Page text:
Barbaro, going off at 6:1 odds, won the Kentucky Derby by six-and-a-half lengths, the biggest margin of victory since Assault won by eight lengths in 1946.
2 of 10Bill Frakes/SI
At the Preakness, Barbaro had a good start before his right hind leg suddenly gave out after 130 meters. He was untouched when the injury occurred.
3 of 10AP
Barbaro's jockey, Edgar Prado, uses his body as a crutch as the horse limps off the Preakness track. Barbaro had broken the ankle of his right hind leg.
4 of 10Bill Frakes/SI
Jockey Edgar Prado looks on, forlorn, as Barbaro is helped into a van at the Preakness. Not only were Prado's hopes for a Triple Crown shot, but leg injuries among horses are known to be frequently fatal.
5 of 10AP
After undergoing surgery for his career-ending injury, Barbaro was held temporarily in a pool at the George D. Widener Hospital for Large Animals at the University of Pennsylvania.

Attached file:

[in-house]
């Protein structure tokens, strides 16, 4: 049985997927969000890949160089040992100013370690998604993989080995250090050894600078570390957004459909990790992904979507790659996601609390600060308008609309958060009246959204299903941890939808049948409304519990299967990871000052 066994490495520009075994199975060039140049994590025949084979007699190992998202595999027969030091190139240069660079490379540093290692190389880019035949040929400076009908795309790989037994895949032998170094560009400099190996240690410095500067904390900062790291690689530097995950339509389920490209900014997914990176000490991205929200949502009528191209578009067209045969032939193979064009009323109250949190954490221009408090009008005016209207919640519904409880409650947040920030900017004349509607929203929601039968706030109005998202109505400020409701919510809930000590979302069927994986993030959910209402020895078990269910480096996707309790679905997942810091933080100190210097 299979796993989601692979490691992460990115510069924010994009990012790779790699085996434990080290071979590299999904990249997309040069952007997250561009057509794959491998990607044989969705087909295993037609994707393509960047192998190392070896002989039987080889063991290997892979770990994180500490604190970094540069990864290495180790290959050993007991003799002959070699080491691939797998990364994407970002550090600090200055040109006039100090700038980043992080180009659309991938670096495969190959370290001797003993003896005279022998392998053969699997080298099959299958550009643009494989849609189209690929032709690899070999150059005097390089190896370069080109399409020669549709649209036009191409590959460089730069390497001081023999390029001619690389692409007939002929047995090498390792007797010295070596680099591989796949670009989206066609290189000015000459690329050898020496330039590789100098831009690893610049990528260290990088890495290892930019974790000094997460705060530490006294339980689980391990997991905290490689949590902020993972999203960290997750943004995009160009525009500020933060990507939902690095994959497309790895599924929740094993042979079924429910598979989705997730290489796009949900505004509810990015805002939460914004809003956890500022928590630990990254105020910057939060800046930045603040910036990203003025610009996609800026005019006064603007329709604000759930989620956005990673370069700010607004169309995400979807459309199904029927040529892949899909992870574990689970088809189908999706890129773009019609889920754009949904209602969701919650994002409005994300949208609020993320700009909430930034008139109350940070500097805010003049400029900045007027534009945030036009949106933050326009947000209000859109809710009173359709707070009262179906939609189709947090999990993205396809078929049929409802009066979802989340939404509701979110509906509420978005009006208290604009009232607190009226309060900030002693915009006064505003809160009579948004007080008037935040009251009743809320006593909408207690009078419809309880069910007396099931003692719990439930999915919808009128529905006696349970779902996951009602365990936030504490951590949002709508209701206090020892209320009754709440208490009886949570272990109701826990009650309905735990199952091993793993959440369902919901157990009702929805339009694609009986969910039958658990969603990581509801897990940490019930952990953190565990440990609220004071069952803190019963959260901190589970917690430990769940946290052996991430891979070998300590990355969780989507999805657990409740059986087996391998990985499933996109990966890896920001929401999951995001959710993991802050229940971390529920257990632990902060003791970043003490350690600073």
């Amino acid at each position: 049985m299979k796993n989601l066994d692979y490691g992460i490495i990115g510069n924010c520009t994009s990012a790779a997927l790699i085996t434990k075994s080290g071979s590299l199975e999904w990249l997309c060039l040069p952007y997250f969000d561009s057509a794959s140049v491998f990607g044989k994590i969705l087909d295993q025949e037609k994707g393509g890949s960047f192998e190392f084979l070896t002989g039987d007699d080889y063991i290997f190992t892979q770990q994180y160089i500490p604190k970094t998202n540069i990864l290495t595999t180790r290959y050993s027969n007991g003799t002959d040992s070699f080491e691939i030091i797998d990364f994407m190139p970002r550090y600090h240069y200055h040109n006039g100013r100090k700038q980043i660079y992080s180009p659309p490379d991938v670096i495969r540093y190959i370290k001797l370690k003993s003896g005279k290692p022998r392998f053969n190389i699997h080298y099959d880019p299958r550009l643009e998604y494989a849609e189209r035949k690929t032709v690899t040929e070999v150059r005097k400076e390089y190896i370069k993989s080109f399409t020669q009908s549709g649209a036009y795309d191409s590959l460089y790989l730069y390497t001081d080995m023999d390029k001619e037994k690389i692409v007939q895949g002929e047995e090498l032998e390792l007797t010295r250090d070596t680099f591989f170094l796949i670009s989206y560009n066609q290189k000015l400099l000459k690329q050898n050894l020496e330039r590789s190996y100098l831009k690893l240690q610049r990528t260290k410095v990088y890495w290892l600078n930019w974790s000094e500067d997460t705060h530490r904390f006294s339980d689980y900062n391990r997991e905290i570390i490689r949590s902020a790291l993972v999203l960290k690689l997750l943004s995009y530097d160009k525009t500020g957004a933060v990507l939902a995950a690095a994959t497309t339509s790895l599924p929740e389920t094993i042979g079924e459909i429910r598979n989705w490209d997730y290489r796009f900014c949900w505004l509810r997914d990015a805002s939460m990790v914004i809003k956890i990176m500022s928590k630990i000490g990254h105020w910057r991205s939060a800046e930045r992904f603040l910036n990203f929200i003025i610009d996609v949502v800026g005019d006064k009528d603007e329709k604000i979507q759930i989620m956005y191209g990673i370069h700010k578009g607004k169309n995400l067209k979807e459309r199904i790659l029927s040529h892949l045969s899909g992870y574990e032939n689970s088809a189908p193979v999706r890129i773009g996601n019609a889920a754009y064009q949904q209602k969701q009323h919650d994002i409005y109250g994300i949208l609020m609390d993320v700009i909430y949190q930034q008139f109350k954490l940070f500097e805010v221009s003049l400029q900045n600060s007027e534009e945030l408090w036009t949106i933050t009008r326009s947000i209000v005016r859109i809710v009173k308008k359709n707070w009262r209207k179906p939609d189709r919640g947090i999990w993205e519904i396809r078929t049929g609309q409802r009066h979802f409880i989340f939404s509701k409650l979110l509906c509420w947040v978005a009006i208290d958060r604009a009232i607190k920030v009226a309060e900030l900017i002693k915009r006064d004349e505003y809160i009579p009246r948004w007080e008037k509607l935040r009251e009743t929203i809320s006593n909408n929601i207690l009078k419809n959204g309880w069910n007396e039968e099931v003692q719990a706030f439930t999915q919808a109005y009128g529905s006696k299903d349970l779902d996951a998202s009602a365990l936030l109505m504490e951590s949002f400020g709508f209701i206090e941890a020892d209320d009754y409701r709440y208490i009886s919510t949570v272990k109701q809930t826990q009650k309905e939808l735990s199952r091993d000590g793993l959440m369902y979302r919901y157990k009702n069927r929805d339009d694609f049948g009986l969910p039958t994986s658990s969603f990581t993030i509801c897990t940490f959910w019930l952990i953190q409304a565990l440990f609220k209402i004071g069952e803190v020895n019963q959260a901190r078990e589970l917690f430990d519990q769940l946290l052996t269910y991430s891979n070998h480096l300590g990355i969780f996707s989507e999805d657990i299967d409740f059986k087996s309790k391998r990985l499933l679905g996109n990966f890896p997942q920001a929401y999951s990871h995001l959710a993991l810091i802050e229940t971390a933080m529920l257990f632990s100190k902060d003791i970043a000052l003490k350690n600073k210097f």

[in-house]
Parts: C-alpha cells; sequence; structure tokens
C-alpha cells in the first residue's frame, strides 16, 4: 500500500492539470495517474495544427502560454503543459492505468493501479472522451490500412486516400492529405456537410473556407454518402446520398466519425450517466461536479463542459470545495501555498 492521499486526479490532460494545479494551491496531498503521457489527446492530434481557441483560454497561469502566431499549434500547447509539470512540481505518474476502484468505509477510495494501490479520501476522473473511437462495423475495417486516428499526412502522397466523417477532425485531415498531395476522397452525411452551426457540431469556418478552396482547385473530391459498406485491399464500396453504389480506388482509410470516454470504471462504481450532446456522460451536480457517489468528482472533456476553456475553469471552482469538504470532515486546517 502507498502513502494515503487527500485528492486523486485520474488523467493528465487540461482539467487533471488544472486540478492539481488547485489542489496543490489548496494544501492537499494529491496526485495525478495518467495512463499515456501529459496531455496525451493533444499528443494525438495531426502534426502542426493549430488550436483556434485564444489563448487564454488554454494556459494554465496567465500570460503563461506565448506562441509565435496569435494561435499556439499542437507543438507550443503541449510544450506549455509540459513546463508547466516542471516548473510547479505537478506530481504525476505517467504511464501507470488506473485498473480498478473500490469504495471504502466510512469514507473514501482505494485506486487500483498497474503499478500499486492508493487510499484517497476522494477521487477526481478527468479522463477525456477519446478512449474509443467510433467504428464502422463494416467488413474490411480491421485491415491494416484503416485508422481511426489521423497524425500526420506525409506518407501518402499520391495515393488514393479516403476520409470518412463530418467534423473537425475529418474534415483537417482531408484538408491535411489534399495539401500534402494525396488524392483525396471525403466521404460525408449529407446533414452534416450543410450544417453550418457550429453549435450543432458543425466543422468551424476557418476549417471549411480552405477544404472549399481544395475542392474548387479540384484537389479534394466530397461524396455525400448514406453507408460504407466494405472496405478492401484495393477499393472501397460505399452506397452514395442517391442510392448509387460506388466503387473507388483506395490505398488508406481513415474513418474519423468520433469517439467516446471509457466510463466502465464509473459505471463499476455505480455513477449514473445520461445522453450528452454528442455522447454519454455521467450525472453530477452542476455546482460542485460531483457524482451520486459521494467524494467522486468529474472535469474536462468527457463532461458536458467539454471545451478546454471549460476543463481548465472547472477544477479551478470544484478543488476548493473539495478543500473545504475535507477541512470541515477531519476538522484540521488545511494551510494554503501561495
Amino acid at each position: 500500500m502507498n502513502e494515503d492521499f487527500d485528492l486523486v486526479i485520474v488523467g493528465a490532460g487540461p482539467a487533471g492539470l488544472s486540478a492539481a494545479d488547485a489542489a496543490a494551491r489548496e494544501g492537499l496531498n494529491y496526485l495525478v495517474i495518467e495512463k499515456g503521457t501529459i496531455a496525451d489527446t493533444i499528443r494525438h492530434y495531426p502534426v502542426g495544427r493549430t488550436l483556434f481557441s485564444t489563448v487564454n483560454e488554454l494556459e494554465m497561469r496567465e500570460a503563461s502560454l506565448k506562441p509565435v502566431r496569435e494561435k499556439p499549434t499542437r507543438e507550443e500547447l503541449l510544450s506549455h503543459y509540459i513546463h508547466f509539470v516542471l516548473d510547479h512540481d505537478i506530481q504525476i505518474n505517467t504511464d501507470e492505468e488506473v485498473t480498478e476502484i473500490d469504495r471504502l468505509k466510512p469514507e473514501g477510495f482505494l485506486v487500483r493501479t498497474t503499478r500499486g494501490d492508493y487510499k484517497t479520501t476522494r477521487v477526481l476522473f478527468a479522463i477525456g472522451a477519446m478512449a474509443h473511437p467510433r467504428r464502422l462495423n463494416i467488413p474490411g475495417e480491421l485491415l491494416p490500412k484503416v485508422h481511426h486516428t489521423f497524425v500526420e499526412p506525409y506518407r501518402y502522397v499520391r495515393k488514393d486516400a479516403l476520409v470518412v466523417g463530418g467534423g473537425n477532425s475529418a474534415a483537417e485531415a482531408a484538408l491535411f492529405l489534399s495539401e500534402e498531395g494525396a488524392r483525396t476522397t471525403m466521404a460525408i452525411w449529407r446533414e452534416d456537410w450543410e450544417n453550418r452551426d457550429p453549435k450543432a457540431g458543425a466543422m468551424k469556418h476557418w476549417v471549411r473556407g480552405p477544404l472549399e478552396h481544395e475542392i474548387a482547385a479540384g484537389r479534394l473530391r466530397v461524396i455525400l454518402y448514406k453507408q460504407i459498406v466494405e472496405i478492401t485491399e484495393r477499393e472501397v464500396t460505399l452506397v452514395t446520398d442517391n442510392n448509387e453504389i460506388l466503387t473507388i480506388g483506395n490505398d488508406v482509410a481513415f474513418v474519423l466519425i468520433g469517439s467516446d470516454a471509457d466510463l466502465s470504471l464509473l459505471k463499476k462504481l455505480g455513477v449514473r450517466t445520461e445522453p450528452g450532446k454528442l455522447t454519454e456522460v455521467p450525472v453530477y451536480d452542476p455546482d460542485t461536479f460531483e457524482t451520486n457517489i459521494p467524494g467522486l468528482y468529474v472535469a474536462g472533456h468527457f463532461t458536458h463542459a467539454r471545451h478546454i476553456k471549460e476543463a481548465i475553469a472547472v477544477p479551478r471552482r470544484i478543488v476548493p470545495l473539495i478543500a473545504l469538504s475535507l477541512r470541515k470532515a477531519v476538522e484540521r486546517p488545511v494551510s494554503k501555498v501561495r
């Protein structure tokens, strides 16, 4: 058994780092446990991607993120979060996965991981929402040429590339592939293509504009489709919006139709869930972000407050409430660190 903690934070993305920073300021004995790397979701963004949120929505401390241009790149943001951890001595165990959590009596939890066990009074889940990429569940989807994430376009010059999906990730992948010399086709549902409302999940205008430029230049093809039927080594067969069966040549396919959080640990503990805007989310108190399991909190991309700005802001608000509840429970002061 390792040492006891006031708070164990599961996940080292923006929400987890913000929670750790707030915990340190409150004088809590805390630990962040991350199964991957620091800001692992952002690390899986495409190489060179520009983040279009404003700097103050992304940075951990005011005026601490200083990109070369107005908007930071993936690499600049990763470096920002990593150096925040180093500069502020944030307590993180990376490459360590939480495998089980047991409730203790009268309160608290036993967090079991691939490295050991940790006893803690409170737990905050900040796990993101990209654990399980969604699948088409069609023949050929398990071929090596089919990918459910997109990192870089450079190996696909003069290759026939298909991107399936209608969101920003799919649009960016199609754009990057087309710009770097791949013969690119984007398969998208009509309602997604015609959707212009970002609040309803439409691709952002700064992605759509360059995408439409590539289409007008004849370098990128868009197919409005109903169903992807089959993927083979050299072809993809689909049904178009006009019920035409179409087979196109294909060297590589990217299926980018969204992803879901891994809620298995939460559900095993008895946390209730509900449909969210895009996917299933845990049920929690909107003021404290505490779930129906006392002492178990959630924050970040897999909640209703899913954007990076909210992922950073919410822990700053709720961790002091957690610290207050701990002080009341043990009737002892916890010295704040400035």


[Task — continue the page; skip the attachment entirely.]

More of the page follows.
6 of 10AP
Dr. Dean Richardson led Barbaro's medical treatment at the New Bolton Center in Pennsylvania.
7 of 10AP
These X-rays, released by the University of Pennsylvania, show how Barbaro's right hind leg bone was held together using screws and plates.
8 of 10AP
As well-wishers sent flowers and cards, Barbaro was eventually able to put weight on his right hind leg again. But the damage was already being done: Barbaro had begun to place weight on his left hind leg as a consequence of his injury, and a resultant infection rendered it laminitic.
9 of 10AP
At the New Bolton Center, jockey Edgar Prado reunited with Barbaro for the first time since the Preakness.
10 of 10AP
Barbaro, seen here with casts over both hind legs, was said to be fighting for his life due to laminitis back in July. At the time, Dr. Dean Richardson deemed his chances of survival "poor."
You May Like
Sign Up for our Newsletter
Don't get stuck on the sidelines! Sign up to get exclusives, daily highlights, analysis and more—delivered right to your inbox!